Co-Authors: Mengmeng Yang, Lifeng Zhai, Ni Hong, Feng Xiao, Xiaoqi Zhou, Guoping Wang

    Abstract:

    In this study, we report the molecular characterization of a novel positive-sense single-stranded RNA (+ssRNA) mycovirus from Botryosphaeria dothidea strain G91, which we name “Botryosphaeria dothidea botourmiavirus 1″ (BdBOV-1). The complete genome of BdBOV-1 is 2547 nucleotides (nt) long, contains one open reading frame (ORF) potentially encoding an RNA-dependent RNA polymerase (RdRp), and shows a close relationship to mycoviruses of the family Botourmiaviridae. Phylogenetic analysis based on the RdRp sequences confirmed that BdBOV-1 clustered together with the members of the family Botourmiaviridae. To the best of our knowledge, this is the first report of a +ssRNA mycovirus infecting B. dothidea.

  • Comprehensive analysis of full genome sequence and Bd -milRNA/target mRNAs to discover the mechanism of hypovirulence in Botryosphaeria dothidea strains on pear infection with BdCV1 and BdPV1
    IMA fungus, 2019
    Co-Authors: Wangcheng Hu, Guoping Wang, Ni Hong, Yuekun Yang, Qiong Wang, Aiming Wang, Liping Wang

    Abstract:

    Pear ring rot disease, mainly caused by Botryosphaeria dothidea, is widespread in most pear and apple-growing regions. Mycoviruses are used for biocontrol, especially in fruit tree disease. BdCV1 (Botryosphaeria dothidea chrysovirus 1) and BdPV1 (Botryosphaeria dothidea partitivirus 1) influence the biological characteristics of B. dothidea strains. BdCV1 is a potential candidate for the control of fungal disease. Therefore, it is vital to explore interactions between B. dothidea and mycovirus to clarify the pathogenic mechanisms of B. dothidea and hypovirulence of B. dothidea in pear. A high-quality full-length genome sequence of the B. dothidea LW-Hubei isolate was obtained using Single Molecule Real-Time sequencing. It has high repeat sequence with 9.3% and DNA methylation existence in the genome. The 46.34 Mb genomes contained 14,091 predicted genes, which of 13,135 were annotated. B. dothidea was predicted to express 3833 secreted proteins. In bioinformatics analysis, 351 CAZy members, 552 transporters, 128 kinases, and 1096 proteins associated with plant-host interaction (PHI) were identified. RNA-silencing components including two endoribonuclease Dicer, four argonaute (Ago) and three RNA-dependent RNA polymerase (RdRp) molecules were identified and expressed in response to mycovirus infection. Horizontal transfer of the LW-C and LW-P strains indicated that BdCV1 induced host gene silencing in LW-C to suppress BdPV1 transmission. To investigate the role of RNA-silencing in B. dothidea defense, we constructed four small RNA libraries and sequenced B. dothidea micro-like RNAs (Bd-milRNAs) produced in response to BdCV1 and BdPV1 infection. Among these, 167 conserved and 68 candidate novel Bd-milRNAs were identified, of which 161 conserved and 20 novel Bd-milRNA were differentially expressed. WEGO analysis revealed involvement of the differentially expressed Bd-milRNA-targeted genes in metabolic process, catalytic activity, cell process and response to stress or stimulus. BdCV1 had a greater effect on the phenotype, virulence, conidiomata, vertical and horizontal transmission ability, and mycelia cellular structure biological characteristics of B. dothidea strains than BdPV1 and virus-free strains. The results obtained in this study indicate that mycovirus regulates biological processes in B. dothidea through the combined interaction of antiviral defense mediated by RNA-silencing and milRNA-mediated regulation of target gene mRNA expression.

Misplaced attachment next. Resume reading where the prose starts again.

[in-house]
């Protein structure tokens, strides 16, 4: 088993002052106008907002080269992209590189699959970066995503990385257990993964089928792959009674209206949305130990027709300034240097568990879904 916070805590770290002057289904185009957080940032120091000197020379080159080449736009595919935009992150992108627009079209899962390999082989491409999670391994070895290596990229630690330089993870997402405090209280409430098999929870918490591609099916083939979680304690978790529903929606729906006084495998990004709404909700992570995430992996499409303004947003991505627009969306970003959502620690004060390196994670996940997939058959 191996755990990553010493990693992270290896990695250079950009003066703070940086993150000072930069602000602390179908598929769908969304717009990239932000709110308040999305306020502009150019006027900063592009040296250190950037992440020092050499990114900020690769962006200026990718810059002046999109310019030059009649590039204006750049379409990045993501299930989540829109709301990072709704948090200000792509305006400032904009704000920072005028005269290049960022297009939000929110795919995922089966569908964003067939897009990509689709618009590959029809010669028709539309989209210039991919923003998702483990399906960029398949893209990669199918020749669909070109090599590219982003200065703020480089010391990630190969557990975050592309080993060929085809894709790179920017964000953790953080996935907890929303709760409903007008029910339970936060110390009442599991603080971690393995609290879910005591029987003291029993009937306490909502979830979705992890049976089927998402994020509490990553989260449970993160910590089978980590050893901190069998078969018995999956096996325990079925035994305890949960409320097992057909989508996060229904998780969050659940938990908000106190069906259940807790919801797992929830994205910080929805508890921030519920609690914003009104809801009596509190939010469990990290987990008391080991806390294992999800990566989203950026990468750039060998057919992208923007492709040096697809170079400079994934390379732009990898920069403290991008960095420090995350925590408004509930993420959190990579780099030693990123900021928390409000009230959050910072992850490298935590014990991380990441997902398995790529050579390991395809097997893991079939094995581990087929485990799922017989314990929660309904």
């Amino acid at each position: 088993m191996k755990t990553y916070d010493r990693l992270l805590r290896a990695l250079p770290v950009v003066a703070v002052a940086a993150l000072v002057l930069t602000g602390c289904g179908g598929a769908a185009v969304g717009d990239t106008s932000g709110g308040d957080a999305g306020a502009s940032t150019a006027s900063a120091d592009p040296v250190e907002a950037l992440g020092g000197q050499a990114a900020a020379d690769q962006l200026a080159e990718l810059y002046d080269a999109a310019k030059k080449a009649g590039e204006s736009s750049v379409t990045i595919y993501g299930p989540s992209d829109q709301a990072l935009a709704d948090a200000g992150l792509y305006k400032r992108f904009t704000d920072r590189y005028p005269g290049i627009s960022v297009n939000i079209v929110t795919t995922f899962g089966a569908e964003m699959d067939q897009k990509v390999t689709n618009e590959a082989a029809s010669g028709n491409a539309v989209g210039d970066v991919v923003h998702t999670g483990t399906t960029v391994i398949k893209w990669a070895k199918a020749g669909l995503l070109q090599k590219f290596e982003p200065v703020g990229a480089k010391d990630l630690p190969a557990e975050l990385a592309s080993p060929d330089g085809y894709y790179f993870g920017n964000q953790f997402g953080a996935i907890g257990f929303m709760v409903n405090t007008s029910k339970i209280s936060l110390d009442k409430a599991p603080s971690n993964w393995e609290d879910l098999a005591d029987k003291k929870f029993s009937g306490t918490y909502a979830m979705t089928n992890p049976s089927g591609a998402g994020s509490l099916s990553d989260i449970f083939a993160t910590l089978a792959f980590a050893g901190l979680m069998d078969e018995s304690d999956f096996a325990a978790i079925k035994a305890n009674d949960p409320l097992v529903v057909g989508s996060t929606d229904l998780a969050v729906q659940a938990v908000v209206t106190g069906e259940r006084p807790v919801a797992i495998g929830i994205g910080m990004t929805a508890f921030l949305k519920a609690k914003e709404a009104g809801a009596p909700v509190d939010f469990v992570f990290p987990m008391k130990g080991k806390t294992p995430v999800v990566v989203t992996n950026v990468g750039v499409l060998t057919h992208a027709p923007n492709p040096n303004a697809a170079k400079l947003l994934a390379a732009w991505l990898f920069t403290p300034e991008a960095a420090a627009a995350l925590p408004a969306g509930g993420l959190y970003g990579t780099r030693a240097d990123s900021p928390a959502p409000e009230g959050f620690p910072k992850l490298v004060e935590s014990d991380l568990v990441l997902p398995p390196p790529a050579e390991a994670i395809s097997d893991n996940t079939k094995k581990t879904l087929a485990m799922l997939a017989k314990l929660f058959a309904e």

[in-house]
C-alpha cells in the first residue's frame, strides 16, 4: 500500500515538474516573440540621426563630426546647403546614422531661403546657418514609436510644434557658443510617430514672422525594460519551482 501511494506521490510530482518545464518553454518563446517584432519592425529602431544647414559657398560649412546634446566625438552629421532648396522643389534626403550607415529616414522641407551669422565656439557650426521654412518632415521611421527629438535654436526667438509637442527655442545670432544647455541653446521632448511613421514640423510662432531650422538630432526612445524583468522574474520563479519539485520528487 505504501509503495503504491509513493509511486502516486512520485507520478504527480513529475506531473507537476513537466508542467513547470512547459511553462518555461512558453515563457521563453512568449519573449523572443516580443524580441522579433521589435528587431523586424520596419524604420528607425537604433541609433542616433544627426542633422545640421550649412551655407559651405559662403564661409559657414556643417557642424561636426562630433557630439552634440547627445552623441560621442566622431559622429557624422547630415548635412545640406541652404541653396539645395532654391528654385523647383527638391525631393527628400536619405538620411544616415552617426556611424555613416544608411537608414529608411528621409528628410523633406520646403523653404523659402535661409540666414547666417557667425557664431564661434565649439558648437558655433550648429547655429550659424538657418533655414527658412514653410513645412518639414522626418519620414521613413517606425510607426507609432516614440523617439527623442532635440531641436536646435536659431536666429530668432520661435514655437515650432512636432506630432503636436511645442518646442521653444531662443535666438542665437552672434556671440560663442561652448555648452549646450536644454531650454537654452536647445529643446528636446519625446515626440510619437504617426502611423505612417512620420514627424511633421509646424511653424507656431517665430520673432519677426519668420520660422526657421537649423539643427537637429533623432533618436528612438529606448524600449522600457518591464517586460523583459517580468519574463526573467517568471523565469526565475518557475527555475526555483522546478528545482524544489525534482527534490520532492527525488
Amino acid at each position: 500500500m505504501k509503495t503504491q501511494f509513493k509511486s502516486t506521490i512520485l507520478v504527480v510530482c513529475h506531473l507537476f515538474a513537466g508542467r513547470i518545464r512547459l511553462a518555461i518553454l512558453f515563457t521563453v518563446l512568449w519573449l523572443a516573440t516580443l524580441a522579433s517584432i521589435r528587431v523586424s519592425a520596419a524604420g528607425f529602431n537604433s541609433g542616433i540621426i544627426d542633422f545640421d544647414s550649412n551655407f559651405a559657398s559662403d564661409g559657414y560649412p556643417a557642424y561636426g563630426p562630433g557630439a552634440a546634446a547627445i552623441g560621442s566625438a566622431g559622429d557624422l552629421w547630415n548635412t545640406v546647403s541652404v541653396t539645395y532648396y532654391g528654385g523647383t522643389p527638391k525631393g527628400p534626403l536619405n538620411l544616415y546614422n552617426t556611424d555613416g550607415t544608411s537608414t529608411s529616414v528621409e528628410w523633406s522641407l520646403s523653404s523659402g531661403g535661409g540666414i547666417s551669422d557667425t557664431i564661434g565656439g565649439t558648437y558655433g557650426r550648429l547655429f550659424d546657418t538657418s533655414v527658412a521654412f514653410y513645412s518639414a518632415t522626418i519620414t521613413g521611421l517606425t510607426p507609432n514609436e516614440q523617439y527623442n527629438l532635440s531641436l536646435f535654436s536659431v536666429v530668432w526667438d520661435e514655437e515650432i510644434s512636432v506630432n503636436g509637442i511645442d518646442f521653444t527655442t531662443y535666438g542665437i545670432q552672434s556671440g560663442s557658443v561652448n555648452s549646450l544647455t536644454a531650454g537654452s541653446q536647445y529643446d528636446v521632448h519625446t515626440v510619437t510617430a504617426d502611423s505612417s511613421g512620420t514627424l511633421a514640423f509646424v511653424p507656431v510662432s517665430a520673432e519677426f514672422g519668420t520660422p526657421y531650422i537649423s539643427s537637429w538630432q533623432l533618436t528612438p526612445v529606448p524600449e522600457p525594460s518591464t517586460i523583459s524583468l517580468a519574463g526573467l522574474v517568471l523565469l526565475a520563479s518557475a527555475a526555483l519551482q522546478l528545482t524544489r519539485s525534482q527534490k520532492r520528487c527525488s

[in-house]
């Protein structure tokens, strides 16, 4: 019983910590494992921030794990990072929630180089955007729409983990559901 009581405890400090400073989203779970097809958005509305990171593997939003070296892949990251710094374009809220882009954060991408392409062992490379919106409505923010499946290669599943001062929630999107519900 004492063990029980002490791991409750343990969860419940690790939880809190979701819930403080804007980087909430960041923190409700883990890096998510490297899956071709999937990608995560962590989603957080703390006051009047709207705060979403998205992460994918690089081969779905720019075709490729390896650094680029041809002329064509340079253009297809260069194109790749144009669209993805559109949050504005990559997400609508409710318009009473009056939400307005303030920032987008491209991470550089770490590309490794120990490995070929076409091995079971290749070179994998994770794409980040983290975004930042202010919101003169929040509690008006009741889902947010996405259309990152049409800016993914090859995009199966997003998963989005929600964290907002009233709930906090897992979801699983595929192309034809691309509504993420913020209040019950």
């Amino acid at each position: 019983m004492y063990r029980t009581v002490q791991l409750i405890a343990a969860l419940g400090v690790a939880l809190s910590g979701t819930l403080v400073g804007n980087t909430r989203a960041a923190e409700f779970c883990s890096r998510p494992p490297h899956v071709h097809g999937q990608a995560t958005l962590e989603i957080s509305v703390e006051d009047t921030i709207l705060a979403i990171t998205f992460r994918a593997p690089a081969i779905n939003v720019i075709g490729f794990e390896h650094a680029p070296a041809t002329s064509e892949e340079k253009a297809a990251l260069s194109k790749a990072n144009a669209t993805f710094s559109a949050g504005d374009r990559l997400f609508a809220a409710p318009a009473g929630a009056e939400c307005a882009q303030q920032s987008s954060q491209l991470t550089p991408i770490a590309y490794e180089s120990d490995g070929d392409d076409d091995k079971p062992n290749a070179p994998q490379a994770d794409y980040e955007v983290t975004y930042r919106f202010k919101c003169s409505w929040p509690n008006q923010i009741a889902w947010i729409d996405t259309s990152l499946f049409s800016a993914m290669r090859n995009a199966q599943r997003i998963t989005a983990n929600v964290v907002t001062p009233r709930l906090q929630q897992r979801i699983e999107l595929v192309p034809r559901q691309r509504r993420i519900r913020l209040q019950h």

• characterization of a novel victorivirus isolated from the phytopathogenic fungus Botryosphaeria dothidea
    Archives of Virology, 2019
    Co-Authors: Mengmeng Yang, Lifeng Zhai, Ni Hong, Feng Xiao, Min Fu, Guoping Wang

    Abstract: